The concept is simple, if you disclose it to the public you have donated it to the public. But what does “disclose” mean, and who is “the public”. The answers to these most important questions can determine whether you retain or lose your invention. Before your talk, it may be advisable to consult a patent professional. Generally, close friends and family are not “the public” – but this can vary depending upon who they are, where they are employed and the exact circumstances.
If you value your invention, you may want to be careful. What constitutes a “disclosure” also varies depending upon how difficult it would be to take the information you provide and proceed (with some allowable experimentation) to the final result of your invention.
If you are presenting an abstract or poster at a scientific meeting, or presenting an open seminar, a group seminar with open attendance -e.g., to individuals who are not collaborators – your invention is potentially at risk as explained by InventHelp experts.
United States law allows for a 1 year “grace period”, i.e., up to one year from the date on which you disclose your invention to the public you may still file a patent application. This is not true for the rest of the world, i.e., where you lose it when you disclose it.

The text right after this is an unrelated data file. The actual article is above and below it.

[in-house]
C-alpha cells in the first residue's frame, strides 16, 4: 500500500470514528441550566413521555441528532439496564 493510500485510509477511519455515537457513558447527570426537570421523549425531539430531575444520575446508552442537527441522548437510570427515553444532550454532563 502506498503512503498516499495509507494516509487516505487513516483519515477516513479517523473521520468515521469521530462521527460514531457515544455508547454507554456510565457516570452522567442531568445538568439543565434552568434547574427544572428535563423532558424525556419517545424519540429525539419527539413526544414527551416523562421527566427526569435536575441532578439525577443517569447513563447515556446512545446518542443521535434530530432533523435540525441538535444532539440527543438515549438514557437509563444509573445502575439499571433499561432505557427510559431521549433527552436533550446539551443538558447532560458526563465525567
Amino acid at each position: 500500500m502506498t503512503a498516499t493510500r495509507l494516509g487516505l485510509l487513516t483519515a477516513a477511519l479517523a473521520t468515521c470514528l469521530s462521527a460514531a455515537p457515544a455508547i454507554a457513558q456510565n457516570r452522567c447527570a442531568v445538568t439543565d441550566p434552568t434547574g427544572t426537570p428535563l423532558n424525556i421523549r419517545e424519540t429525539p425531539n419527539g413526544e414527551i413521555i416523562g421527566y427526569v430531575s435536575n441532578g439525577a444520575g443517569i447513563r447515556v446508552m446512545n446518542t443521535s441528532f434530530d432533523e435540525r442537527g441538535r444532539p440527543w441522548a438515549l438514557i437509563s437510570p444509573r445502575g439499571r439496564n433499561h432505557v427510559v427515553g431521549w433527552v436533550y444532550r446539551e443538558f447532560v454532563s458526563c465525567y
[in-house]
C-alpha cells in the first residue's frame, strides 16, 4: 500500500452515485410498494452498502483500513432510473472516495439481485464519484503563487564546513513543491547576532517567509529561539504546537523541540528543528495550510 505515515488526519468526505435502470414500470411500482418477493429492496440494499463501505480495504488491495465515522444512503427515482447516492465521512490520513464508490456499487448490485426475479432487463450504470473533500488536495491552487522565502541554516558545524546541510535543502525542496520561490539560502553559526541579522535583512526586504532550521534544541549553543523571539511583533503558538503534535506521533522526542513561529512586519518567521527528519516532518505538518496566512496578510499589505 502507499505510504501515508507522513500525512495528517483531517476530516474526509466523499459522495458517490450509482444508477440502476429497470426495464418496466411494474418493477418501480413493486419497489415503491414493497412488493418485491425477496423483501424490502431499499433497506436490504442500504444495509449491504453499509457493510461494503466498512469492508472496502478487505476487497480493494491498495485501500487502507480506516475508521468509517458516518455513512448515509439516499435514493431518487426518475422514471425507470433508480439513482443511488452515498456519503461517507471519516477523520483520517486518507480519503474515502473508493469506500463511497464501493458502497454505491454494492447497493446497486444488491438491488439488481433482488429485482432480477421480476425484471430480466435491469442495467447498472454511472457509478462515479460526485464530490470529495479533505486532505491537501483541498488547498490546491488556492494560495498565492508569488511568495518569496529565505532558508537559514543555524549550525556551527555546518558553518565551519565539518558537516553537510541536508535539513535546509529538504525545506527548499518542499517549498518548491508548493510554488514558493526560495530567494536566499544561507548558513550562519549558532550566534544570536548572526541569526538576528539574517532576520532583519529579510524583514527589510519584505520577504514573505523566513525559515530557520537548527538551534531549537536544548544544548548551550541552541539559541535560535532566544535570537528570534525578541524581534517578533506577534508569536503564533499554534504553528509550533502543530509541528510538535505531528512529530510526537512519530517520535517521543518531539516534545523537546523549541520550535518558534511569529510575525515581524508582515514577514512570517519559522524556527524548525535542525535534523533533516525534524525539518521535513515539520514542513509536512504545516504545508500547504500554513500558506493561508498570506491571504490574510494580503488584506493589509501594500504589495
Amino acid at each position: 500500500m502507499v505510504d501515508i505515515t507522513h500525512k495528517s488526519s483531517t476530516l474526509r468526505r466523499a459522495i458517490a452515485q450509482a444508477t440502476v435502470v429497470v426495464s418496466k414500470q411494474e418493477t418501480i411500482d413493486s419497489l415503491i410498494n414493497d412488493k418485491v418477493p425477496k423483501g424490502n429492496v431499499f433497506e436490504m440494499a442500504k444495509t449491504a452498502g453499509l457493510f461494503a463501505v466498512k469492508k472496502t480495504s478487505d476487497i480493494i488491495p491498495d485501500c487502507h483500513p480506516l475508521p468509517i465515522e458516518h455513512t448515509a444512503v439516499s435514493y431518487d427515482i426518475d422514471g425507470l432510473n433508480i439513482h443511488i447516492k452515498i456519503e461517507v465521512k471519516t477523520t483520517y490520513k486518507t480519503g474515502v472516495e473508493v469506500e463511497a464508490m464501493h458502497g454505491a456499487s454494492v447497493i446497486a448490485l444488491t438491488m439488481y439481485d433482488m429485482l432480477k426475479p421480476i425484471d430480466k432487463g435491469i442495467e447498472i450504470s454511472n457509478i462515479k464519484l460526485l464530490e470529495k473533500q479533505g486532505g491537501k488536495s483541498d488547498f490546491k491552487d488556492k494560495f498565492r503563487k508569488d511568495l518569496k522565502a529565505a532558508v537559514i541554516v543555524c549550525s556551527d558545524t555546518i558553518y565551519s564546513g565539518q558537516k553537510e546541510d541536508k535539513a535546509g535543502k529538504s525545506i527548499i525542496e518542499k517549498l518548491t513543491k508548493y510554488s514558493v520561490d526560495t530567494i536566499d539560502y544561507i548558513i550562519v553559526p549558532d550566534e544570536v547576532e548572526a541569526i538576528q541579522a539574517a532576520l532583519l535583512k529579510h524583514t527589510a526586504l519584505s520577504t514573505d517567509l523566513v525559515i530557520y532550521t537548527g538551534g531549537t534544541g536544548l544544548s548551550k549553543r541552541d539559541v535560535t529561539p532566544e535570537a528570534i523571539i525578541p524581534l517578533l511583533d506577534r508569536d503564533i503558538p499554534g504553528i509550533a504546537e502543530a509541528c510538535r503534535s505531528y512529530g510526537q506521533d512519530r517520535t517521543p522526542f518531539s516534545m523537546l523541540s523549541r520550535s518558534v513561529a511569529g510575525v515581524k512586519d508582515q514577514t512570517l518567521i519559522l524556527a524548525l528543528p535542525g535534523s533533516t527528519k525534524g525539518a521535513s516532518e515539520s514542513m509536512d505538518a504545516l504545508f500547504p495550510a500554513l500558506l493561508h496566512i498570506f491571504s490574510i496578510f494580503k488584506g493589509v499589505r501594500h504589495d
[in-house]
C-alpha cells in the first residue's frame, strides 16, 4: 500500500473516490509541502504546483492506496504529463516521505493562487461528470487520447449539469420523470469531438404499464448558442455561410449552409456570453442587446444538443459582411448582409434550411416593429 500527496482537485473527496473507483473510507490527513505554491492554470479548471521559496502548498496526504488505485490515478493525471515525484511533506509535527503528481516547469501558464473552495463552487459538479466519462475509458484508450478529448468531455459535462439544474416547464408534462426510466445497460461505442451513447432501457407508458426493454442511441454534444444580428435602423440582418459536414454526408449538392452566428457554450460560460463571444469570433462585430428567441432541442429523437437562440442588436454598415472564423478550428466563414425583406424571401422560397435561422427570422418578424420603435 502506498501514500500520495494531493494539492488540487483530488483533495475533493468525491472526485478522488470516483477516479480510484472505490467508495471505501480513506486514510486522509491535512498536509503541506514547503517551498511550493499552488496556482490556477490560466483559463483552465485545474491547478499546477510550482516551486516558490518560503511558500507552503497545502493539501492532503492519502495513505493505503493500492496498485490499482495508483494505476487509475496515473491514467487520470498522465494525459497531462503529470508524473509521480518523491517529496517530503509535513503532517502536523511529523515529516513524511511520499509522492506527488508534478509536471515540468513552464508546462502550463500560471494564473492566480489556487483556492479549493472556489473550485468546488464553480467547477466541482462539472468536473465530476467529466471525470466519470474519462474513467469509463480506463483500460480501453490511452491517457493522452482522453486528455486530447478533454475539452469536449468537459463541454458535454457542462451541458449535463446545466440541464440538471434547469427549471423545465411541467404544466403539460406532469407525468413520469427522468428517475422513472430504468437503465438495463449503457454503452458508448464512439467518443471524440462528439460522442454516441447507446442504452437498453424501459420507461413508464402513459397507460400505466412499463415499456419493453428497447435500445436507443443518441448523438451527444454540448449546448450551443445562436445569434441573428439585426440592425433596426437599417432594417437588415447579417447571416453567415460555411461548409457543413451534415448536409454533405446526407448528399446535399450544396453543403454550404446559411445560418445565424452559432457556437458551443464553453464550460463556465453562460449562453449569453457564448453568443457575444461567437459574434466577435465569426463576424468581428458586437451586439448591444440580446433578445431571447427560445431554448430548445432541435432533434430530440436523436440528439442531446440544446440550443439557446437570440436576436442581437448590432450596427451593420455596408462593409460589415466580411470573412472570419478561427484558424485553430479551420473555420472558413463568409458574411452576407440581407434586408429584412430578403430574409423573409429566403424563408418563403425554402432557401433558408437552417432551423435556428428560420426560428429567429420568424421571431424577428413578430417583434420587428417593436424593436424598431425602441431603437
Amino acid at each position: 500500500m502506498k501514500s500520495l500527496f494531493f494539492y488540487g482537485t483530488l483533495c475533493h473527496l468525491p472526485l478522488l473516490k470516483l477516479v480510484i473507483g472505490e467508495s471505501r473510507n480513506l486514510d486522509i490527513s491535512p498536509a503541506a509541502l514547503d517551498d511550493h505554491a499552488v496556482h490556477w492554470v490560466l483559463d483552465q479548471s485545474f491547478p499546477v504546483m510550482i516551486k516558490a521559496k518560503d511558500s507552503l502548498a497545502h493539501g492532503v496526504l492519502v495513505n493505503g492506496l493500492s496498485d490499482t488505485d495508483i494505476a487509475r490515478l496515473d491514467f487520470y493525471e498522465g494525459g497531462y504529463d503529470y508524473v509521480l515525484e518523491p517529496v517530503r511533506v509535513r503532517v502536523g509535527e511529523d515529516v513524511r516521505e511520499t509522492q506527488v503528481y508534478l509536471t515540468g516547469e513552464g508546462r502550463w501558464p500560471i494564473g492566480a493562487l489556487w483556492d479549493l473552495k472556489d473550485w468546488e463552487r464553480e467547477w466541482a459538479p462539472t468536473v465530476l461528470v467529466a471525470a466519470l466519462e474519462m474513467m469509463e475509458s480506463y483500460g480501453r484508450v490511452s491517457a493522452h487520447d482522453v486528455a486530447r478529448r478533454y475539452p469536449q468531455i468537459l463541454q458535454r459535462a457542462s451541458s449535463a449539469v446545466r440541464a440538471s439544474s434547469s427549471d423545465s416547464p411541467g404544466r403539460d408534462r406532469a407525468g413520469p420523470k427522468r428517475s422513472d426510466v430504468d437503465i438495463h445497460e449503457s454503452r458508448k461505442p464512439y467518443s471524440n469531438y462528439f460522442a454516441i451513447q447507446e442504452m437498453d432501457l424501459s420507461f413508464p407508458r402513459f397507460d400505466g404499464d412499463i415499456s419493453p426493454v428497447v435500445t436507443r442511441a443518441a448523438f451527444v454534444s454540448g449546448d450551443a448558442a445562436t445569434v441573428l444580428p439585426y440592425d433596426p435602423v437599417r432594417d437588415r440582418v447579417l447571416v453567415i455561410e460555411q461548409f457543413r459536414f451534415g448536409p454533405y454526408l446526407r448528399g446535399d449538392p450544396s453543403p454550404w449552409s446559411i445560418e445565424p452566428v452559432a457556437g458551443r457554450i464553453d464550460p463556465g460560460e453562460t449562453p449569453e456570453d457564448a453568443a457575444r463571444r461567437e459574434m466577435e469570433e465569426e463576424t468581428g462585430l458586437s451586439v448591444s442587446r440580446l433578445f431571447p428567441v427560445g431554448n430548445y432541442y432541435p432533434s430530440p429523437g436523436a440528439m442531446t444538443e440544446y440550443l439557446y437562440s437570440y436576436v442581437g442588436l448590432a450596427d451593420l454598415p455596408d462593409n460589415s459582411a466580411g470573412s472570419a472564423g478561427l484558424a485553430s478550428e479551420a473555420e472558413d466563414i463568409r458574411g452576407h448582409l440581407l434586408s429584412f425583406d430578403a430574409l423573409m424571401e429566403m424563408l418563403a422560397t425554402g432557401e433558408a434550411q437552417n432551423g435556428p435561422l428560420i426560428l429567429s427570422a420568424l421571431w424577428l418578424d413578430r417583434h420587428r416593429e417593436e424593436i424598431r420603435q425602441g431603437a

If your invention is particularly valuable, commercial entities may wish to acquire worldwide licensing rights. If you have disclosed it prior to filing your patent application, you may have lost many international right.
What can I say?
Best advice – is nothing. Beyond that talk to a patent professional first – then talk.
To whom can I talk and under what circumstances?
If you need to talk with possible financial partners, companies, etc. – at the very least, you should have officers of those entities execute a “Confidential Disclosure Agreement” – (CDA). Talk to your attorney, or ask if the company has a standard document they use- then take that document to your attorney.
When should I start working on my patent application?
As soon as you have a full (or near full) understanding of your invention and how it might be useful. This varies with different inventions, but probably it can be said that when you feel confident that you “have it” -then you are ready. Along the way, it is advisable to keep good working notes, laboratory records, sketches, drawings, etc. You should have these written notes signed by a “witness”, i.e., an individual (not a relative) who can, if necessary, swear as to their authenticity. You could get professional help for your new invention idea from patenting agencies like Invent Help.
If you want to participate in drafting your patent application, you can start writing the different component parts of the patent application as you go along.